Global Warming

Cool Pacific Ocean Slowed Global Warming

The Pacific Ocean has been a planetary air conditioner for the past two decades, but the relief may soon end, a new study finds.

The Pacific and Atlantic oceans undergo decades-long natural oscillations that alter their sea surface temperatures. These natural cycles flip-flop between cooler and warmer phases. Over the past 130 years, the tempo of global warming has revved up or slowed down in tune with changing ocean temperatures, researchers reported today (Feb. 26) in the journal Science.

“The Pacific Ocean appears to be driving the slowdown in warming over the past 15 years,” said lead study author Byron Steinman, a climate scientist at the University of Minnesota-Duluth.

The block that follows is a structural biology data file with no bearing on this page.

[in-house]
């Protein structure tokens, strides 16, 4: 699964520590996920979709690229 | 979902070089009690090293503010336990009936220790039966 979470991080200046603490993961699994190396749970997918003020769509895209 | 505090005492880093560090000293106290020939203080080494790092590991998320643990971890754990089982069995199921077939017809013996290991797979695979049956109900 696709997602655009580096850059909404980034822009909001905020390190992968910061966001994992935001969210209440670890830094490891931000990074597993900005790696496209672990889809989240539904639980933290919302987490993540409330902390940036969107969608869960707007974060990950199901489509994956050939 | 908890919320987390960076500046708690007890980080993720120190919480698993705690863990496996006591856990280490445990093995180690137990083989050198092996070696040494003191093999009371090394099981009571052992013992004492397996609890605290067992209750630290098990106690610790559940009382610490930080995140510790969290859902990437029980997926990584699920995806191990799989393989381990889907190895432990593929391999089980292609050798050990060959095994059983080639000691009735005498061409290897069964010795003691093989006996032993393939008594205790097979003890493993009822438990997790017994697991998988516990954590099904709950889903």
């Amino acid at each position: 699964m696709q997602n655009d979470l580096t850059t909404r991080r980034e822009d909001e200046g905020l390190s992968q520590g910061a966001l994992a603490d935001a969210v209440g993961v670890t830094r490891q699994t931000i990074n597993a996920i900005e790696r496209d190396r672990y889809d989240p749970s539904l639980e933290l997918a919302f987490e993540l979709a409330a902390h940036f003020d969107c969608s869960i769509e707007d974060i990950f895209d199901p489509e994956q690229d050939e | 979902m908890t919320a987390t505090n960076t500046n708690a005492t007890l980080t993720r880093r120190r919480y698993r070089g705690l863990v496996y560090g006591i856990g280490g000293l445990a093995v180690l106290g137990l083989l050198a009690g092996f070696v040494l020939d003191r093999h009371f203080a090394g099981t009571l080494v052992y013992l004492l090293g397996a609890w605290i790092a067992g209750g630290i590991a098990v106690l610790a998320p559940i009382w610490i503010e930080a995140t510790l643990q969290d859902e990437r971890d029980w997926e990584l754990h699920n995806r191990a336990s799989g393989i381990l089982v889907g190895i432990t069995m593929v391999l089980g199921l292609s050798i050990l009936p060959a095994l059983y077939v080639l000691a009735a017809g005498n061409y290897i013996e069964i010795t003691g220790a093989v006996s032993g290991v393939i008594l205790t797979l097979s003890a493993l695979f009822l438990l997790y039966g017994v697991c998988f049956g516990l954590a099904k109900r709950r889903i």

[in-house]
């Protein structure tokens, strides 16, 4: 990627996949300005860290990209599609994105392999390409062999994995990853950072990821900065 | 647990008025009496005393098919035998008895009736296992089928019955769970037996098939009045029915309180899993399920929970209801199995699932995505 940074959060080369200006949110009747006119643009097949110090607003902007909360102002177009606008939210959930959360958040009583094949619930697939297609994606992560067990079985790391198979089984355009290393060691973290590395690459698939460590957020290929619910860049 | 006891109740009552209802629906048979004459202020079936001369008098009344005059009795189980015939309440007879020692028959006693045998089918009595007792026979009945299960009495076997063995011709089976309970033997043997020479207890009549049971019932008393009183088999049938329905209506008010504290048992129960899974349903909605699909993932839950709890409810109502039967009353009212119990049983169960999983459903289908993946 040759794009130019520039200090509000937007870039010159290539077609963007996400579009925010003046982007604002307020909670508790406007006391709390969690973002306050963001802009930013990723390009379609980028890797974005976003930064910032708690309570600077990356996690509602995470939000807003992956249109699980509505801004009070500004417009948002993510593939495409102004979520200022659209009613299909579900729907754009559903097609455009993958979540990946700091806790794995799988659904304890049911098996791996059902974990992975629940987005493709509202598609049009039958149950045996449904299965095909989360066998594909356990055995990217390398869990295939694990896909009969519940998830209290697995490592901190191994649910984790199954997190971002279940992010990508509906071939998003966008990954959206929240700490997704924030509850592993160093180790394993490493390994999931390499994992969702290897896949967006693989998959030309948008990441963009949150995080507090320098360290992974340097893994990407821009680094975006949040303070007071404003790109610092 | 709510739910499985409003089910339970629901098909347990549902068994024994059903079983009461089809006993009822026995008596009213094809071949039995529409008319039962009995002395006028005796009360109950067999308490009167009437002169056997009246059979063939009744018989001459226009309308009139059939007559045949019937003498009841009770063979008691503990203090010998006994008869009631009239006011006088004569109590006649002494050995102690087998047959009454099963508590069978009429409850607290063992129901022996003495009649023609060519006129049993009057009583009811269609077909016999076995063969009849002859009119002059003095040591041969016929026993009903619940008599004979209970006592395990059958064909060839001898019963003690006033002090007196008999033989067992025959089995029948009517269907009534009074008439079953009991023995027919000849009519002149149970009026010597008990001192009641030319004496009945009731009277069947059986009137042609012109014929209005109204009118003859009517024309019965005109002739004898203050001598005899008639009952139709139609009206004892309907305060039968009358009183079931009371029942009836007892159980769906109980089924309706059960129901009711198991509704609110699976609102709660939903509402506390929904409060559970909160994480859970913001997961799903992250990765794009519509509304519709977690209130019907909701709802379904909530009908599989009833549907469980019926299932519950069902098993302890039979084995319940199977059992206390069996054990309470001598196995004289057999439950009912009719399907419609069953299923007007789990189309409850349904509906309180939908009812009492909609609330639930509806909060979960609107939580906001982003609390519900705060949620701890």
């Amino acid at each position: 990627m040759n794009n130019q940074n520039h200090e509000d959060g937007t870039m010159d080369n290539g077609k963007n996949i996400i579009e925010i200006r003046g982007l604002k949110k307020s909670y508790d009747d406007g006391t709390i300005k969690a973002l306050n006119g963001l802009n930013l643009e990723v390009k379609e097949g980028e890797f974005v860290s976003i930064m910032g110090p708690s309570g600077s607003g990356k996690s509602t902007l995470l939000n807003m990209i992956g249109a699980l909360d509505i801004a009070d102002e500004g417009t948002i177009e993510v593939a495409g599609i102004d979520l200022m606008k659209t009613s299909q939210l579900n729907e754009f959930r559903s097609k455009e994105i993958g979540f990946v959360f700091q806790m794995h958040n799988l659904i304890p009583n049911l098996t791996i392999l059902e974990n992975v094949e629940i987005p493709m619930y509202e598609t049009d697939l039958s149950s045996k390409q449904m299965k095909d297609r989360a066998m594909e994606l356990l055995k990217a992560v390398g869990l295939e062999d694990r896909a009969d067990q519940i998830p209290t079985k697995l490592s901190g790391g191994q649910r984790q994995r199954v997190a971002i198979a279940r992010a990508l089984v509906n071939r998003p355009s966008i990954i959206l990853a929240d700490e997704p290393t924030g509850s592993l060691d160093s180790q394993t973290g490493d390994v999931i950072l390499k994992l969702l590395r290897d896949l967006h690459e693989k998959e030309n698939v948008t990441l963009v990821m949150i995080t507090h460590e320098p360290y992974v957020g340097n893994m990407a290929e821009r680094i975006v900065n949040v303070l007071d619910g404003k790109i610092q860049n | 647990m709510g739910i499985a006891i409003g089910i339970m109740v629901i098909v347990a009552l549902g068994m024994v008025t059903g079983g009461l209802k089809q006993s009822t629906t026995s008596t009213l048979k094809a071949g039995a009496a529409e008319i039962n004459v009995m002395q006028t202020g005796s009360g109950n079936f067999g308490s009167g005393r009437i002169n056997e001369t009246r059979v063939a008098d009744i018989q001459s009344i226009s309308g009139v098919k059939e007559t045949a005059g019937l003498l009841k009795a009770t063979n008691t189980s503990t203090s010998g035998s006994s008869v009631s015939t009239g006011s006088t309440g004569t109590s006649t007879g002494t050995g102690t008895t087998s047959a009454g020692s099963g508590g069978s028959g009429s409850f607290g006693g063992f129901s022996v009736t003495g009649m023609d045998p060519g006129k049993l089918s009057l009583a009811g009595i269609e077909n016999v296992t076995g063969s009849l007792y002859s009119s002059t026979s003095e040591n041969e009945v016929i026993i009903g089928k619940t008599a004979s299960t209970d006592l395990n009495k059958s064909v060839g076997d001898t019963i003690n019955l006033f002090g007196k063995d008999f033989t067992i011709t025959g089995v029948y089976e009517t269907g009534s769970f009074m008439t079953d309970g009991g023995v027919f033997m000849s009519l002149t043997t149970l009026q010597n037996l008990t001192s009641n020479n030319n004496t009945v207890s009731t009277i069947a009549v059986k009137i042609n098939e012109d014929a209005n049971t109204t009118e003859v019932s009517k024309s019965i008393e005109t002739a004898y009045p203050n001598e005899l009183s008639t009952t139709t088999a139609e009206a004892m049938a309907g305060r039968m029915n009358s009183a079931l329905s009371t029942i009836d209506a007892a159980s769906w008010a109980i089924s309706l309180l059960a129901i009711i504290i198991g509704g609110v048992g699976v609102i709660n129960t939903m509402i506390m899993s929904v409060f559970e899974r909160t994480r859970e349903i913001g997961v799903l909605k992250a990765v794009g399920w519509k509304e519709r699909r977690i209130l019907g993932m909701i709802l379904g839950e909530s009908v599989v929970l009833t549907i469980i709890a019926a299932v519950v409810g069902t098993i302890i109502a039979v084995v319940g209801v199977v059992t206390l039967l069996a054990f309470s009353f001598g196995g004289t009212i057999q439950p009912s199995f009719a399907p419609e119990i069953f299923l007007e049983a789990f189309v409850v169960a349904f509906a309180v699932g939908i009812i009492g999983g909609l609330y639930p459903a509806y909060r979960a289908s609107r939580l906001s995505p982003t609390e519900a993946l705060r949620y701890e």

The period since 1998 is often called a global warming pause or global warming hiatus, because the planet’s thermometer slowed its steady climb. However, it’s more accurate to call the intervening years a global warming slowdown. Temperatures never stopped rising, and the 10 hottest years ever recorded have all happened since 1998. And though global surface temperatures have plateaued, the oceans are still warming — studies have found the “missing” heat is going into deeper layers of the sea.

“We are in a turning point right now, and the slowdown will presumably reverse in the decades ahead,” Mann said. “When we do, we may see warming even faster than what the models are predicting.”

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